The Carter years were great for SEC football as Alabama captured the national title in 1978 and 1979 and Georgia won the championship in 1980.
Look for the SEC to dominate under the rule of the man from Gotham City. Trump becomes the first east coast candidate to win a presidential election since John Kennedy in 1960 and the first man to win the White House and lose his home state since Woodrow Wilson in 1916. New York didn’t show support for the Donald, but Texas, Florida, Georgia, Tennessee, Missouri, Alabama, South Carolina, Louisiana, Kentucky Mississippi and Arkansas did in grand style.
Trump traveled to Baton Rouge in 2014 as owner of the Miss USA Pageant and visited again this summer after historic flooding deluged the area in August. Trump, like the five most recent presidents is an Ivy Leaguer, graduating from the University of Pennsylvania, but he owes his election to the SEC.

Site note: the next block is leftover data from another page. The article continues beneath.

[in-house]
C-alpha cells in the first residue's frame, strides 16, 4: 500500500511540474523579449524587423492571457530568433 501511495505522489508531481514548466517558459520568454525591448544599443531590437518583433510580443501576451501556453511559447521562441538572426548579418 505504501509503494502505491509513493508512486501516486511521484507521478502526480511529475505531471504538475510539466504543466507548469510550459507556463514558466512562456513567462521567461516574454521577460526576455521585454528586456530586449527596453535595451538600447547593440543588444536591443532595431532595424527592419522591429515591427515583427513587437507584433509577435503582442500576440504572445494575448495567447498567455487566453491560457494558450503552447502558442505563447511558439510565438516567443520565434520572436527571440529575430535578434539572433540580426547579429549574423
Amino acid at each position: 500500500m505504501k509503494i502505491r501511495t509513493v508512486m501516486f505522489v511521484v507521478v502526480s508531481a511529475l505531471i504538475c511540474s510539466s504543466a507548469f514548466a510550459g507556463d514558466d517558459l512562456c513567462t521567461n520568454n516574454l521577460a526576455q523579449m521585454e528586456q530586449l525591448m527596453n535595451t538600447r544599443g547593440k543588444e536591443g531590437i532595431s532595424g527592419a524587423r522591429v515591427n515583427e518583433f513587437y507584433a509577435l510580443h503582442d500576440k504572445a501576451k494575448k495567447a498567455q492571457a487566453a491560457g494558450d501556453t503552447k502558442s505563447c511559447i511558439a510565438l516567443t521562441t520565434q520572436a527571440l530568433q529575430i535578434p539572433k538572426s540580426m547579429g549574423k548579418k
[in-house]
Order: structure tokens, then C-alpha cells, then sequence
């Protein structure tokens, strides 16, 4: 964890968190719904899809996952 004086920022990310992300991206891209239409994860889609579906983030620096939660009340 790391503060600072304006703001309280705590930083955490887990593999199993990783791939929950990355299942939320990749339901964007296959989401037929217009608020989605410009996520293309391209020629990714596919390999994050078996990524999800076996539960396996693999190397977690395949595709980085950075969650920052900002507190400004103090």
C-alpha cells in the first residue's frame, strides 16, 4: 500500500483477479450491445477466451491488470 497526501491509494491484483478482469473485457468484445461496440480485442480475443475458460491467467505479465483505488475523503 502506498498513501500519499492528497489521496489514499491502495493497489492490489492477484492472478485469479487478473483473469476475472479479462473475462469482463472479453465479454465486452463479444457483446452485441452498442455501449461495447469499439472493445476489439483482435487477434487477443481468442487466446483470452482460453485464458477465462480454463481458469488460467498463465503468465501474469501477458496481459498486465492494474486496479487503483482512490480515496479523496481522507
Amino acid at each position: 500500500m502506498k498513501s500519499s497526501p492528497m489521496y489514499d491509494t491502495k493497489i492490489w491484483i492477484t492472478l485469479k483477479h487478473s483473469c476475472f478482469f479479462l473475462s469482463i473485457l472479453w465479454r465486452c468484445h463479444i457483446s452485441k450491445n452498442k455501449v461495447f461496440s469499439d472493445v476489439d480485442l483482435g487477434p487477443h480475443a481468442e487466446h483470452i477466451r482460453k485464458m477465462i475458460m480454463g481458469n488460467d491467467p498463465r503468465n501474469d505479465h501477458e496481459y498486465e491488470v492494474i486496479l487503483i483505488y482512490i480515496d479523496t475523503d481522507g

Trump showed his allegiance to the conference by quickly naming U.S. Sen. Jefferson Beauregard Sessions, III, graduate of the University of Alabama, as his attorney general.
Give me an A, Give me an E and Give me an O
LSU is almost certainly the first NCAA institution to have its governor, president, athletic director, head football coach, offensive and defensive coordinators and quarterback have last names starting with a vowel. John Bel Edwards, F. King Alexander, Joe Alleva, Ed Orgeron, Steve Ensminger, Dave Aranda and Danny Etling have defied insurmountable odds to achieve this distinction.
It would be an appropriate gesture for President Obama to invite this group for a White House celebration between now and Jan. 20. It looks like names starting with consonants will be back in vogue next year on Pennsylvania Avenue and at Tiger Stadium.
Coach O never had a chance for that job.